Session 3 Advanced scripting

trampknowledgeSoftware and s/w Development

Nov 4, 2013 (3 years and 8 months ago)

78 views

SESSION 3
Advanced scripting
Serious Games and Virtual
World Research Team
Michael Callaghan
Kerri McCusker
Julio Lopez-Losada
http://sgvwtv.ulster.ac.uk/
Session Overview
Session 3: Practical scripting tutorial
• Introduction to structure of Linden Scripting Language
• Adding scripts to content from practical 2
Linden Script Language
• Simple, yet powerful scripting language, used
to attach behaviours to the objects found in
Second Life.

A script in Second Life is a set of instructions
that can be placed inside any primitive object
in the world, but not inside an avatar.
Linden Script Language
Scripts can make an object:
• Move
• Listen
• Talk
• Operate as a vehicle or weapon

Change colour, size or shape
Linden Script Language
• Multiple scripts may be attached to the same
object

When several prims are linked, they can each
contain a script which interacts with the other
parts of the object.
Linden Script Language
Features:
• Familiar syntax of a C/Java-style language
• Event-driven
• Features states

Manages a variety of built-in functions
LSL basic syntax: comments

Comments: lines prefixed with double-slash (//)

Anything following the double-slash sill be
ignored

Example: // This is a comment
LSL basic syntax: variables

Variable: identifier or name of a place to store
information.

It has always a type that constrains what type
of values it can store: string, integer, float,
vector, rotation, key or list.

Variable declaration: integer pos = 3;
LSL basic syntax: lists

Special kind of data type, which can contain
zero or more elements.

Signified by square brackets surrounding their
elements, separated by commas.
• Elements in a list can have different types.
LSL basic syntax: lists
Examples:
• list days = [“Monday”, “Tuesday”,
“Wednesday”, “Thursday”, “Friday”,
“Saturday”, “Sunday”];
• list even_numbers = [2, 4, 6, 8, 10];

list mix = [1, “two”, 3.0, <4,5,6>];
LSL basic syntax: functions

Function: piece of code that does some work
and returns a result.
• It can be defined by you or built-in.
• A function can, inside of its code, call another
function.
• Calling convention:
type name(type parameter1, type parameter2,...){}
• Example:
integer sum(integer a, integer b) {
integer result = a + b;
return result;
}
LSL basic syntax: functions
LSL basic syntax: conditionals

Conditional statement: allows the value of a
variable or expression to control the flow of
execution.
• Four different conditional statements in LSL:
“if”, “for”, “while”, “do while”.

if (condition) branch_true; else branch_false;

for (initializer; condition; increment) loop;

while (condition) loop;
• do loop while (condition);
LSL basic syntax: conditionals
• One thing that makes LSL unique is its emphasis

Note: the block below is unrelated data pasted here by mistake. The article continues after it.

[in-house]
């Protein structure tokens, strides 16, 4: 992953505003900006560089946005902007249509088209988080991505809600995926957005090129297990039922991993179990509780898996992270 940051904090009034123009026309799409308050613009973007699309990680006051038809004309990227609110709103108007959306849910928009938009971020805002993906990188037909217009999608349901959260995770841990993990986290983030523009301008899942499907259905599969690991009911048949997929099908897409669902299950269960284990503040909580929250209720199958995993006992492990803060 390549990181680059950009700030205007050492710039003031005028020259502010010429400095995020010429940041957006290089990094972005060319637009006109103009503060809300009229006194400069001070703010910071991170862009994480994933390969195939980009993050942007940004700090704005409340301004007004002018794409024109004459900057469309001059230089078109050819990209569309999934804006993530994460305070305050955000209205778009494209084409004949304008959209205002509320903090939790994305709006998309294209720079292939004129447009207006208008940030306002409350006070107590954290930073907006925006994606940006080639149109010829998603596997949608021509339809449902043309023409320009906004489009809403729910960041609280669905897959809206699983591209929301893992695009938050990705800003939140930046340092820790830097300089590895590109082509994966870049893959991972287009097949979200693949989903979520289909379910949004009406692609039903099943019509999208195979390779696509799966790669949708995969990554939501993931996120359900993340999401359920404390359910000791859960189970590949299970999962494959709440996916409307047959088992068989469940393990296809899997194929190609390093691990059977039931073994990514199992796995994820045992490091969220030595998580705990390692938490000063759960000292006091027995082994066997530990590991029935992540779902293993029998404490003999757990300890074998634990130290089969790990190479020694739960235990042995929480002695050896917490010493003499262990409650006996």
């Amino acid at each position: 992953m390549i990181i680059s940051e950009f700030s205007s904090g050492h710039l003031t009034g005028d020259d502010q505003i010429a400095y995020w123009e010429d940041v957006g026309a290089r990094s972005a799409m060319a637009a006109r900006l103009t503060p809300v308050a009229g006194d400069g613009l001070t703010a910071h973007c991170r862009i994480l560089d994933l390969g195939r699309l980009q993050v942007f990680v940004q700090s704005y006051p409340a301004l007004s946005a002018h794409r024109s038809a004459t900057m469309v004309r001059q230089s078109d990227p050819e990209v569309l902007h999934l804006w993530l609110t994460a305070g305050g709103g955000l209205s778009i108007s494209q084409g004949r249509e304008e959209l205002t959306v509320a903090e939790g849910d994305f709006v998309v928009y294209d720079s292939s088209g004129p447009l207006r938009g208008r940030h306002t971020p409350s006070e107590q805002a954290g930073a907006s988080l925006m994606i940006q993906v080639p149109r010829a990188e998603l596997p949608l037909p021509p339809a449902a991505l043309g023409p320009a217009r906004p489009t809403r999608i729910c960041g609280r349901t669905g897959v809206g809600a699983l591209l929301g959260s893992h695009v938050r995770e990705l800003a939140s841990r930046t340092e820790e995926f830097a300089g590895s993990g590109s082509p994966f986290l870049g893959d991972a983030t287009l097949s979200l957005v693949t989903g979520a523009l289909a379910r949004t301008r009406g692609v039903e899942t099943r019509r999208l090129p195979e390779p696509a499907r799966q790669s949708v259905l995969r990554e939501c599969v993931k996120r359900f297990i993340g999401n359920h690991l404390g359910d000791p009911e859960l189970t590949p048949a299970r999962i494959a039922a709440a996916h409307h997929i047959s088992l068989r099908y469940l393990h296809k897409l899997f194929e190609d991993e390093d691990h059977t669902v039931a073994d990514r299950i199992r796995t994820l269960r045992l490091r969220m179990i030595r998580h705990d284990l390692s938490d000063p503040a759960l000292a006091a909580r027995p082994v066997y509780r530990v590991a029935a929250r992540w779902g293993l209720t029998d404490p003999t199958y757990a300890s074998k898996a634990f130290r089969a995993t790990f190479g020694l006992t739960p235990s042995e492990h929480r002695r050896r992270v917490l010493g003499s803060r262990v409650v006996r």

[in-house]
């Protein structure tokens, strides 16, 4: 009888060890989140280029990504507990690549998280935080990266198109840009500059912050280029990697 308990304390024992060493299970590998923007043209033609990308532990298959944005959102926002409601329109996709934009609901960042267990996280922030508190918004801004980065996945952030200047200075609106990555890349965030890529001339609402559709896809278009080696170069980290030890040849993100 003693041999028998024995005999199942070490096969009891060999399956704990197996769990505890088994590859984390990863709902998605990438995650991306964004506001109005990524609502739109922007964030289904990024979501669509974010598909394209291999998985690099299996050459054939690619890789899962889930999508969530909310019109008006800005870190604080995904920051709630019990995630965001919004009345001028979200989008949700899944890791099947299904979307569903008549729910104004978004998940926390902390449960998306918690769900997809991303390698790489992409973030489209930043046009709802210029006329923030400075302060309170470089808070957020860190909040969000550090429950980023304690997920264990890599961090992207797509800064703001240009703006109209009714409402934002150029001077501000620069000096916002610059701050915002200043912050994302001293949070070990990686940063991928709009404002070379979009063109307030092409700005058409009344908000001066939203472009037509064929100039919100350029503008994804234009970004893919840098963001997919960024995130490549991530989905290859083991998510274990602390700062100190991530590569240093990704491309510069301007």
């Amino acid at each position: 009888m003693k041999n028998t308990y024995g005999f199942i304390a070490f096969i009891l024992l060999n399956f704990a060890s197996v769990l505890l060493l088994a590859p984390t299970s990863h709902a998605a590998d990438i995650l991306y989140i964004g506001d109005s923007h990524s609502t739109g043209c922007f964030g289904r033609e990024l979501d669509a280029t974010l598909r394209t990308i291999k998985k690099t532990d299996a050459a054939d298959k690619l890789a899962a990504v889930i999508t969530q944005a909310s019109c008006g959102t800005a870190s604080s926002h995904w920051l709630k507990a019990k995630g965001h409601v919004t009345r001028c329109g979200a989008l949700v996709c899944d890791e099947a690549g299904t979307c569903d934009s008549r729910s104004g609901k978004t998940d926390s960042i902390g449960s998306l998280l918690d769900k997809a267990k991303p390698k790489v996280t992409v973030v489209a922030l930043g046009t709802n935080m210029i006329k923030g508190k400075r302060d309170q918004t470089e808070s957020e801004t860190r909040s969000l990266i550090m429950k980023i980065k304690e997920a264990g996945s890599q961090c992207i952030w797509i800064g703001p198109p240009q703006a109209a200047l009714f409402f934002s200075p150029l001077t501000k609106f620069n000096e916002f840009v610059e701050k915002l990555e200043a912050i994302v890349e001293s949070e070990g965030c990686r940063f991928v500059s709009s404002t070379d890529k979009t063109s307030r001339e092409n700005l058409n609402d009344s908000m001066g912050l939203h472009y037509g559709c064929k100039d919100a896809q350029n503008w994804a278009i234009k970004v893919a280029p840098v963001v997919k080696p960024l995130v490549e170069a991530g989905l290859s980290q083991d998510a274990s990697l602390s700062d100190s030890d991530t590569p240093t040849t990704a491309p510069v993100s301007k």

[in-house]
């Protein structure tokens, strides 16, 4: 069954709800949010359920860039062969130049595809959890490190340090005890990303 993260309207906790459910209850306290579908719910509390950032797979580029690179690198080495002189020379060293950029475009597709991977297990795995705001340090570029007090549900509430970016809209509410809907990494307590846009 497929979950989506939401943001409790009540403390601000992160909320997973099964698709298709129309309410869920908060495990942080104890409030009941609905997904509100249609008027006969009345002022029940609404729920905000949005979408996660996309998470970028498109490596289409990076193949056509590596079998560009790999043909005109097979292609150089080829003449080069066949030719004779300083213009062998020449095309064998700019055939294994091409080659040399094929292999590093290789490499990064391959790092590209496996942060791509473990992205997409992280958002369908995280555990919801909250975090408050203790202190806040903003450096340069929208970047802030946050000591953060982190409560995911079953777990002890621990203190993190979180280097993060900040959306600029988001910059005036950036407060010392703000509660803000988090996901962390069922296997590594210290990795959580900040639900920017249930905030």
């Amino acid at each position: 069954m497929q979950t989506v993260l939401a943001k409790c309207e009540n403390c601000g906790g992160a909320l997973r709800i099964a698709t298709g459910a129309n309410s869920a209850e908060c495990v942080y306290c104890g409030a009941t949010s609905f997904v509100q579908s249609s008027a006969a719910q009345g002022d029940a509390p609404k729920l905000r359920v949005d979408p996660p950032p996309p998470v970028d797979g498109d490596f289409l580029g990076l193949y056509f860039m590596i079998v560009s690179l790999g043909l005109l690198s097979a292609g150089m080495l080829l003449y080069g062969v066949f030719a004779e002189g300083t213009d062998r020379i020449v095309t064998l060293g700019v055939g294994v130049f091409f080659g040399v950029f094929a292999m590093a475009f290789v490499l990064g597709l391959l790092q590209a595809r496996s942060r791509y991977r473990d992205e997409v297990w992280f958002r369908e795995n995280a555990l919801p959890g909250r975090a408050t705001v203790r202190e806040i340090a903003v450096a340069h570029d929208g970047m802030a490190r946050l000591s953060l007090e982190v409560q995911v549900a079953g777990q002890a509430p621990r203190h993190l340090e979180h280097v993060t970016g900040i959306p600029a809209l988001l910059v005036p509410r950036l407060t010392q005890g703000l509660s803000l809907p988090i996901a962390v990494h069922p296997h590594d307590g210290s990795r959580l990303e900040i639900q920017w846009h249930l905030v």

on "States" and "Events“.
• A door can be "open" or "closed" and a light
can be "on" or "off". Many real life behaviours
can be modeled with "states“.
• A door can be “touched” to close it. A light can
receive a “signal” to switch it off. Many real life
actions can be modeled as “events”.
LSL structure: states and events
• Section that is running, and waiting for
events.
• Only one state can be active at any one time
per script.

Every script must have a default state with at
least one event in it.
LSL structure: states

Except for the default state, each state is
defined by the word “state” followed by the
name of the state.
• The contents of the state are enclosed in two
curly brackets.
LSL structure: states
LSL structure: events

They are inside of states. When one state is
active, the events inside it wait to be triggered
and run the code inside them.
• Almost every possible interaction can trigger
an event.
LSL structure: events

Events can’t interrupt each other.
• As the functions, some events have parameters.
• Examples:
o touch_start
o moving_start
o listen
o state_entry
o state_exit
o collision_start
Example:
default {
touch_start(integer total_number){
state touched;
}
}
state touched{
state_entry(){
state default;
}
}
LSL structure: states and events
integer counter; // Variable declaration
integer sumOne(integer number){ // This is a function
return number + 1; // that gets one integer and add 1
}
default{ // This is the default state
state_entry(){ // This event is triggered when entering in the state
total = 0; // Now, “total” has the value 0
}
touch_start(integer total_number){ // This is other event
counter = sumOne(counter); // Here the function is called
llSay(0,”The counter is “ + (string)counter); // This is a built-in function
}
}
LSL: putting all together
Scripting
Now that the building exercise has been completed –
scripts can be added to object such as doors to add
functionality
• Add script to garage door
• Add scripts to door
• Add a visitor counter
Session Summary
• Overviewof Linden Scripting Language
• Added scripting functionality to content
SESSION 3
Advanced scripting
Serious Games and Virtual
World Research Team
Michael Callaghan
Kerri McCusker
Julio Lopez-Losada
http://sgvwtv.ulster.ac.uk/